Tag Archives: neighbors

NOMA: what are those round-y, tilted buildings?

Photo seen on my Manc* buddy Andy’s blog
(oh, yes, he’s a published poet, check out his books here – perfect for gift-giving, IMHO)

Manchester Cundall Light4“Whoa, what are those odd round-y tilted buildings?” I asked him in the comment section.

To which he responded with a link to something called NOMA Earth Tubes.

NOMA? What the heck is that?

He further elaborated,
“The atrium is fundamental to the building’s ventilation strategy. Each of its three corners houses one of the building’s vertical service cores. Some 50m3/s of fresh air is sucked into the building from its landscaped forecourt through three giant earth tubes buried beneath the building; this helps temper the air, cooling it in summer and warming it in winter. Air is heated or cooled in a huge basement plant room before giant fans push it up the service cores to the floor plates.”

Huh?

Sufficiently curious, I clicked on his link reference thus beginning a fun google research journey for this lady on a pleasantly cozy, rainy Saturday afternoon.

At first the photos in and of themselves were delightfully mind-bending

NOMA Earth Tubes at night

NOMA Earth Tubes at night

with accompanying explanatory text,
“Cundall Light4 was appointed by The Co-operative and Hermes to provide the lighting design for the three earth tubes adjacent to the new Co-operative Group office at 1 Angel Square in Manchester.”

Ah, so that’s what Andy’s response was referring to…those Earth Tubes are fully functional building maintenance machine-structures.

As I continued reading, the melding of science, industrial needs and a city’s desire to offer an artistic skyline got my granola-tree-hugging-hippie-soul to singing.

Reading further, integrated into the Earth Tubes are lighting elements which are programmed with a series of vibrant animations, images of poppies for remembrance day, and programmed to create a shadow of the people dancing in front of the earth tubes.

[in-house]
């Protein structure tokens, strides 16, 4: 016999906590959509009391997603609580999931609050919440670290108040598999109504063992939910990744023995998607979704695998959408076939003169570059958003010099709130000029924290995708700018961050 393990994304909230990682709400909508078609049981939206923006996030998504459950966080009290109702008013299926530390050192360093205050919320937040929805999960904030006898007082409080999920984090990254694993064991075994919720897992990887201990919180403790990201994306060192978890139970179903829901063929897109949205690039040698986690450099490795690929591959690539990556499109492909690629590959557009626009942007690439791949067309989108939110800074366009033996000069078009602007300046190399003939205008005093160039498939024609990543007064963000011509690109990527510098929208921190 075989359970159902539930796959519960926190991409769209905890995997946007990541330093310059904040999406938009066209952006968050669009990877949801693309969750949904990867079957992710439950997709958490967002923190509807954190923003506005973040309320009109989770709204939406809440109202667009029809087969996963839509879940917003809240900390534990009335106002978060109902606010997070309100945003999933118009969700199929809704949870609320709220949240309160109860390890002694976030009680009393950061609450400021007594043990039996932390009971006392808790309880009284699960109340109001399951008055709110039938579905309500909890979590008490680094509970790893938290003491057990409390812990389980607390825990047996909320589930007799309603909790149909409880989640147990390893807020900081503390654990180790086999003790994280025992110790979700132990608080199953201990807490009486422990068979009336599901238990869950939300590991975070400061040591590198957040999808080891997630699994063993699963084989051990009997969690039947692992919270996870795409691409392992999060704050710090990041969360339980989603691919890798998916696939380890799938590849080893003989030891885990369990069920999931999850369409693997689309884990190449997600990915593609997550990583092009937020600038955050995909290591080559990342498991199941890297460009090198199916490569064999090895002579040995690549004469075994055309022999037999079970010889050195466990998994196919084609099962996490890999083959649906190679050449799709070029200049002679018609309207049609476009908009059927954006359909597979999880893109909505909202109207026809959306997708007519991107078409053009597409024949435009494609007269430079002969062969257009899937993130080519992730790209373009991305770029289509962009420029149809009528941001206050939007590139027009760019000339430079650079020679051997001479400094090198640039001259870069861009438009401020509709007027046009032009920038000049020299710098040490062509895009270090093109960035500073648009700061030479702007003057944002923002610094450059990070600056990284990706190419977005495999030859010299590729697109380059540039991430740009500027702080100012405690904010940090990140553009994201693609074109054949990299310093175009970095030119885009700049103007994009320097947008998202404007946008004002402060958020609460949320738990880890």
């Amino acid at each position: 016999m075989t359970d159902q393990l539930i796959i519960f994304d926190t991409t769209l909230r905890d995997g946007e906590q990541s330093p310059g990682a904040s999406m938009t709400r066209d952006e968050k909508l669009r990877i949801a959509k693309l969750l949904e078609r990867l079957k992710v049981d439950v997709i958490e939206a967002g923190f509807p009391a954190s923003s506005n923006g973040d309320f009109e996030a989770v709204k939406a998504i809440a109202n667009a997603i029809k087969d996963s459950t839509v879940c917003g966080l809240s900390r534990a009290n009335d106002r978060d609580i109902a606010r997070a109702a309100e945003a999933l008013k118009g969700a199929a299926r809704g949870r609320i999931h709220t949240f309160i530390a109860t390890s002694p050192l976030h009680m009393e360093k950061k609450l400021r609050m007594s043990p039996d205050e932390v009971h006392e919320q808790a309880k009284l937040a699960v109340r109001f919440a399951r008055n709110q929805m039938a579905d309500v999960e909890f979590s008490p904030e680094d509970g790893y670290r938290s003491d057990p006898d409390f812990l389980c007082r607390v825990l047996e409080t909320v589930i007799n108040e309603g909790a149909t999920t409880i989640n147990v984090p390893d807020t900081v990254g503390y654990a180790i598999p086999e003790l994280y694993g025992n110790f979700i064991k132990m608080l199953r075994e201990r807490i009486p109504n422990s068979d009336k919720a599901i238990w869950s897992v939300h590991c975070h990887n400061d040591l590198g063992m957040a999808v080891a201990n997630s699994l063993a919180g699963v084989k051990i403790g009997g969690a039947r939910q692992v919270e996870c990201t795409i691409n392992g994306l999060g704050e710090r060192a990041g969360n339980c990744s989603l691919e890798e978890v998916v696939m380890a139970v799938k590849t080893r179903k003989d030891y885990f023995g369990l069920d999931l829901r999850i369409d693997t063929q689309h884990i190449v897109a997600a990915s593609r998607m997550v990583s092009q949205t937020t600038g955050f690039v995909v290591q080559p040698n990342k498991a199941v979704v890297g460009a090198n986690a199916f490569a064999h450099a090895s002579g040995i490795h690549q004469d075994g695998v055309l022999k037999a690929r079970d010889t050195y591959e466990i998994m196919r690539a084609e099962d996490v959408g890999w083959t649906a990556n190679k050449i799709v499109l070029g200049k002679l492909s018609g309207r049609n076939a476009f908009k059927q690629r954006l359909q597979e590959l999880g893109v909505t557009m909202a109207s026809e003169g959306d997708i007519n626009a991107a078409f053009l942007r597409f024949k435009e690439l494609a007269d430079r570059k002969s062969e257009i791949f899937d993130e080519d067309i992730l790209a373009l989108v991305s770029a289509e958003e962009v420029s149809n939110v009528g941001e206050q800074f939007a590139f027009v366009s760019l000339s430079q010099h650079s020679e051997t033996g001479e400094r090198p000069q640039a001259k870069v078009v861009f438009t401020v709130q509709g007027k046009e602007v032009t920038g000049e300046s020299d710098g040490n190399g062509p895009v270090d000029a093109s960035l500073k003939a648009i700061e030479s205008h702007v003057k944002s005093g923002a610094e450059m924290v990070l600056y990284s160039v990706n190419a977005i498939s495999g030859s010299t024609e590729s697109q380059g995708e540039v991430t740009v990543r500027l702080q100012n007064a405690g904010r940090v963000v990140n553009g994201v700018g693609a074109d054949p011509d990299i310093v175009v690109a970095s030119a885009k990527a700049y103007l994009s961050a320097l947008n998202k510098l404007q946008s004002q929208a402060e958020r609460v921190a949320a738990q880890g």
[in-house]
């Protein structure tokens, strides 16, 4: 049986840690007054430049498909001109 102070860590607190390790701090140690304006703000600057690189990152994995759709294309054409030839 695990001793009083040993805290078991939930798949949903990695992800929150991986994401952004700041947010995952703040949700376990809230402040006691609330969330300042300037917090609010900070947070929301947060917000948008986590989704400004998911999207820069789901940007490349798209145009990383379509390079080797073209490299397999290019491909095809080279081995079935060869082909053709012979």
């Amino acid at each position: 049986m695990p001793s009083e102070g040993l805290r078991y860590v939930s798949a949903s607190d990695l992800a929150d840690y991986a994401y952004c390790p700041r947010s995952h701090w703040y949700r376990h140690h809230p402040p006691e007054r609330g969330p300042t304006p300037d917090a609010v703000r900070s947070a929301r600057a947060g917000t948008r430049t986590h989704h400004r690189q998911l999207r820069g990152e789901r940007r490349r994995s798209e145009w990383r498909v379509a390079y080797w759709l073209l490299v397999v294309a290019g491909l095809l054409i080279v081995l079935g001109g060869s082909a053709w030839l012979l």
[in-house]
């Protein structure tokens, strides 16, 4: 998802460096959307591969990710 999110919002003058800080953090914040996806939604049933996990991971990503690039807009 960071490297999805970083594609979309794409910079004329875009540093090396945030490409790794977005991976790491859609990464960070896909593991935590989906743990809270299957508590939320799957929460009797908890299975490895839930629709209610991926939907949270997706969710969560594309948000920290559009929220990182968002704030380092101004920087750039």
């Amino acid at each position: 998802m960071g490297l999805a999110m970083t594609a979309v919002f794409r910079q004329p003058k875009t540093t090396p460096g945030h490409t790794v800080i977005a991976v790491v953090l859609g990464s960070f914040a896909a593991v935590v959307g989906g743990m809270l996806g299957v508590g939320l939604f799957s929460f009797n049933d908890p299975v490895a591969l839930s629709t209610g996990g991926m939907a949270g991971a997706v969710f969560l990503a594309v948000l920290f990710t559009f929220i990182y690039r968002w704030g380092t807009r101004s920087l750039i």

Oh let me do my Dance of Joy! – buildings joining with me in my happy celebrations.

This is not a stagnant installation. Manchester plans on offering future programming to students and artists.These Earth Tubes are life-giving in physical purpose as well as for the whole of a human being.

And now, what about NOMA? Maybe NOMA has something to do with MAnchester. A quick google research turns up over 6 different acronym references; none of which refer to anything related to the Earth tubes or Manchester.

Reading between the lines, I realized NOMA stands for NOrthern MAnchester.

And yes, I left the best discovery for last.  Here’s a short YouTube of the NOMA Earth Tubes – Cundall Light4. Please enjoy and picture this lady twirling round and round and round and round in her modest but freeing Dance of Joy.

*Manc is a local term for native Mancunians

My SwS Project: from there to here

My blogger-buddy Anna visited Las Cruces, New Mexico for the first time a few weeks ago and posted a few photos and thoughts on the desert.  What a treat to see the familiar through her newbie eyes.

How serendipitous!

Mama Goat, Tater & Kids

Final Goat Family Portrait: Larry, Terry Scape, Mama Goat and Tater

I’ve been immersed in that period of time during our between homes journey lovingly referred to as living ‘on the compound in the desert outside Las Cruces, New Mexico’.  Place where my Goat Suite Saga was born.

In less than two weeks portions of my Swimming with Swans project are going to be presented for the first time to the general public. MamaGoat, Tater, TerryScape and little Larry along with all of us humans and critters of the compound will be introduced to a group of locals as far away from life in the desert as one in the US can get. I often joke that we came from a Mile High here to the Swamplands…but we also came by way of the High Dry Desert.

Most readers of this blog know that I received a Puffin Foundation Grant for the recording of my Swimming with Swans: the music. One of the requirements for gaining the grant involved the pre-securing of a venue in which to present completed grant-proposal material.